Student Voices: Thunderstruck by Pride

Written by: Sam Chechik ’17, St. Louis University High School Screen Shot 2015-10-06 at 11.18.45 AM

We all need to be humbled at one point or another, and no one knows that better than me.

In my previous blog entry, I wrote about how I went on a weeklong service trip in Camden, New Jersey. One of the many lessons I learned from that experience was that most things must be done with help from others.

Serving others through physical labor and presence forced me into a humble position. Throughout the week, an overwhelming sense of humility washed over me, smoothing the rough edges of my ego.

I love my life and where I am with God. I love how my family and friends support and cherish me. There’s just one thing that I absolutely dislike about myself and the way I treat others: my pride.

Arguably the worst of the seven deadly sins, pride boils down to feeling that you are more important than others. Take the words “conceited,” “self-centered,” “egotistical” and take them up a few notches. That’s pride.

In Dante’s Inferno, the author writes, “Envy and Arrogance and Avarice are the three sparks that have all hearts enkindled” (Canto VI, Lines 74-75). Arrogance here means pride, and this flame of pride constantly burns within me.

Don’t get me wrong; I do try to dispel the pride in my heart. I desire to make God the One above all else. This pertains to social justice, too. Helping others shrinks my view of myself. When I look at those who have so little—next to nothing—I question myself: Why is there inequality?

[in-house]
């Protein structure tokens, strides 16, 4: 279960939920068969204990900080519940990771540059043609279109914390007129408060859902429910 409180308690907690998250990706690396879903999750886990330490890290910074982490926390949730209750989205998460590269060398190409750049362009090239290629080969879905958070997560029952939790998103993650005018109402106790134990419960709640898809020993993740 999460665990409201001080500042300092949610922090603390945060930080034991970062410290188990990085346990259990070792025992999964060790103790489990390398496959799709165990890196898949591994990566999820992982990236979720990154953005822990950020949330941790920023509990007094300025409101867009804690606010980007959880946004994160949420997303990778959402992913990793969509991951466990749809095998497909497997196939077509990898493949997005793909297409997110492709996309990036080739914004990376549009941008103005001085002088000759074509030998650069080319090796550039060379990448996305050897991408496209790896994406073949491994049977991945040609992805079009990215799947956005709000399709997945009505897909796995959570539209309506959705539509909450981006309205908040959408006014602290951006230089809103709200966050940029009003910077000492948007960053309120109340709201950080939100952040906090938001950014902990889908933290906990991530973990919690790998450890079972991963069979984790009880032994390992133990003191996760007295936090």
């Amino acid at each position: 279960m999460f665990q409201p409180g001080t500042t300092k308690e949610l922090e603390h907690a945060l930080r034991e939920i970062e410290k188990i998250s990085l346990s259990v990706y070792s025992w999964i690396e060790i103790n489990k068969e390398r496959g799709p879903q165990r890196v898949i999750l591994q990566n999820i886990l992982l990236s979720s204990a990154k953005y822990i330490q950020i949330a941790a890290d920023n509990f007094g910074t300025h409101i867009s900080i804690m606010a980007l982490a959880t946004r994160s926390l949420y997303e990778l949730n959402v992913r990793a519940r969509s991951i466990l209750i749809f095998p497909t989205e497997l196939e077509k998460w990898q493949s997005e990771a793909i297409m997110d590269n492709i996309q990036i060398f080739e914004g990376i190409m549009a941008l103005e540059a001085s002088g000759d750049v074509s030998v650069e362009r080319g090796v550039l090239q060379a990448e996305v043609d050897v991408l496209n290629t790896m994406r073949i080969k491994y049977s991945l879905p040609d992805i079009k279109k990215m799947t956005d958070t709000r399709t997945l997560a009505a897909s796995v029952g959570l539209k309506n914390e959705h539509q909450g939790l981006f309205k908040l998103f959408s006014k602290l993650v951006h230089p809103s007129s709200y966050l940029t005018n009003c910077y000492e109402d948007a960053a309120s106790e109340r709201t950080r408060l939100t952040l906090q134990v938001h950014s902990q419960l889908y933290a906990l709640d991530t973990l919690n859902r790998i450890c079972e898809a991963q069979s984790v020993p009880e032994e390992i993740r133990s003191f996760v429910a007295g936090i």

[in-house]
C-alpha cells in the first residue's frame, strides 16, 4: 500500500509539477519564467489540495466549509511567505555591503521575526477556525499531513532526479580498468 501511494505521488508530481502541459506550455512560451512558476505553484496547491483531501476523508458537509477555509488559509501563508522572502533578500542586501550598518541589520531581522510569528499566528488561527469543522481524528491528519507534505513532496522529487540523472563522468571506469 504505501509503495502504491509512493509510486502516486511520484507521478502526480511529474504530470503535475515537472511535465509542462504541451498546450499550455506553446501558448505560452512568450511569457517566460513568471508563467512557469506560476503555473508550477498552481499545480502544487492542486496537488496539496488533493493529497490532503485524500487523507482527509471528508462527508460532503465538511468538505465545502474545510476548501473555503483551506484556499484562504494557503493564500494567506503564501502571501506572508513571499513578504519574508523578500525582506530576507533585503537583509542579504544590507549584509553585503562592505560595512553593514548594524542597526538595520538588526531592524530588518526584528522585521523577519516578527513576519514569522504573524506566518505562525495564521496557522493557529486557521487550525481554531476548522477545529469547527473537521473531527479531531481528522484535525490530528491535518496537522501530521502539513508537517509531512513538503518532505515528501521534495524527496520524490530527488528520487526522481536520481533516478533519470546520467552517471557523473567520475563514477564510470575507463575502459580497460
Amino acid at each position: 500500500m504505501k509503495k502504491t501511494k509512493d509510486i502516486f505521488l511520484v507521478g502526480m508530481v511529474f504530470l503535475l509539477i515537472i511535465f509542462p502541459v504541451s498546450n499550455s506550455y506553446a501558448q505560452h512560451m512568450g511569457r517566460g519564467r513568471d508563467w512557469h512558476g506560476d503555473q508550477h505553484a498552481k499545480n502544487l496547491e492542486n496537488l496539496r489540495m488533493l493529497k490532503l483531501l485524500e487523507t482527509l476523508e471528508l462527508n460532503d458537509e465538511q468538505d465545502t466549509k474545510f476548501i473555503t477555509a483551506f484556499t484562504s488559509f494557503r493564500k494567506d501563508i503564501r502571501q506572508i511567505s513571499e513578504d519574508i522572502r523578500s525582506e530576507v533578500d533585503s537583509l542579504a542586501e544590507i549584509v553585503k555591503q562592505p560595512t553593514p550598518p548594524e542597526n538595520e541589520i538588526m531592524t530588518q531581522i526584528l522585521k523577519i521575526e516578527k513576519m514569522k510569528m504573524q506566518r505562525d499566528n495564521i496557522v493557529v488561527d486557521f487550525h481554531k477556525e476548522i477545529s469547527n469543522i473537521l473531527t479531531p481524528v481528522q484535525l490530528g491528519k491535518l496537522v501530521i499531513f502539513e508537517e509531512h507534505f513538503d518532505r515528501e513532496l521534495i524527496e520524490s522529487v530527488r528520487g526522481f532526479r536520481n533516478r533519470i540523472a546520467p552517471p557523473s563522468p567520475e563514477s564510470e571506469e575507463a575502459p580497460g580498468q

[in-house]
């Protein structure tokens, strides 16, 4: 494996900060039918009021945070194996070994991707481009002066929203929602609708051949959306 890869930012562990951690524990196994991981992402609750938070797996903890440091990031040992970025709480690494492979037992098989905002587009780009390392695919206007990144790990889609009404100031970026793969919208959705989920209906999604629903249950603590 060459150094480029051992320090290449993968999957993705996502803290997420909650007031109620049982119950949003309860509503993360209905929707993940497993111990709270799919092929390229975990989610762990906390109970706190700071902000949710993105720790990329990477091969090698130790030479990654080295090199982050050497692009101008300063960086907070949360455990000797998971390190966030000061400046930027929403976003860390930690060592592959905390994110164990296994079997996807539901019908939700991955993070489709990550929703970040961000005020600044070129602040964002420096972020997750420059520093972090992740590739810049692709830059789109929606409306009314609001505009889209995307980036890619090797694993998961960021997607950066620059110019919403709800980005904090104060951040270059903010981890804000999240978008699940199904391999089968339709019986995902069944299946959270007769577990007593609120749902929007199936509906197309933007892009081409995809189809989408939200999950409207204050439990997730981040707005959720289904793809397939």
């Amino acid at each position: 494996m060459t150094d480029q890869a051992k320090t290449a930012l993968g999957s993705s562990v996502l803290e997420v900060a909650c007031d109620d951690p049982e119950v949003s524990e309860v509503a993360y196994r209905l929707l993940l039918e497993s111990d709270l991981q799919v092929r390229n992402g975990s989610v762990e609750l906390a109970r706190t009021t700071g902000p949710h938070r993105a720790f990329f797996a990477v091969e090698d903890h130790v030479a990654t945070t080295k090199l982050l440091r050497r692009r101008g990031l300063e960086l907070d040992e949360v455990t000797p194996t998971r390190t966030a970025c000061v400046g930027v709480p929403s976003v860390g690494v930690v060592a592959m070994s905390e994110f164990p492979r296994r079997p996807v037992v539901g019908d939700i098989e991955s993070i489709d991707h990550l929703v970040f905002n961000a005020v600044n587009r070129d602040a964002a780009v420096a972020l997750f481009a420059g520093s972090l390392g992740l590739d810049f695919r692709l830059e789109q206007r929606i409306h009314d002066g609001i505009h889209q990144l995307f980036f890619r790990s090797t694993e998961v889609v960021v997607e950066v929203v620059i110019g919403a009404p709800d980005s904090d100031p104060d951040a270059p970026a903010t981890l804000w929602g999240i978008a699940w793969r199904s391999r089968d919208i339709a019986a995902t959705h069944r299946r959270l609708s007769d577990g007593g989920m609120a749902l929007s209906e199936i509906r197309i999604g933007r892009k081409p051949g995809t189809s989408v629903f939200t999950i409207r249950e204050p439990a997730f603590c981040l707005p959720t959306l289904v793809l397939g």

Luke writes in his Gospel that “everyone who exalts himself will be humbled, but the one who humbles himself will be exalted” (Luke 14:11). Humbling yourself is valuable. Even though I can’t do everything on my own, some things need to be done alone. Fighting my pride is my own battle, and it’s one that I can make against God, or with God.

Pride makes us see ourselves as better than we are. We impress ourselves with our accomplishments, and we relish in the compliments of others. However, we also need to acknowledge our imperfections and failings along with our successes. And sometimes we need to be smacked in the face with some truth.

During my freshman year, I began learning how to be a news reporter. The moderator of my school newspaper told me that I needed to be the “dumbest” person in the room in order to ask the best questions.

In addition to reporting, we also need to act “dumb” to ask questions about issues we know nothing about, be it fair trade, immigration, or working conditions. We need to be able to “not know” about the conditions of poverty in Camden, so we can go there and ask better questions.

Before Camden, pride was in my mind and the heart. I didn’t want it there. I eventually came to see that being “dumb,” learning from others, and loving at all costs can point me to something greater than myself. God made sure of it.

I’ve learned that God is in everyone, and that there’s no need to put people down. It’s the flames of the Holy Spirit that should enkindle us, not flames of pride.

Lead your life in humility. Have your heart enkindled by the good flame, not the flame of pride.

That is the key to living with God. It’s better to be with Him than against Him.

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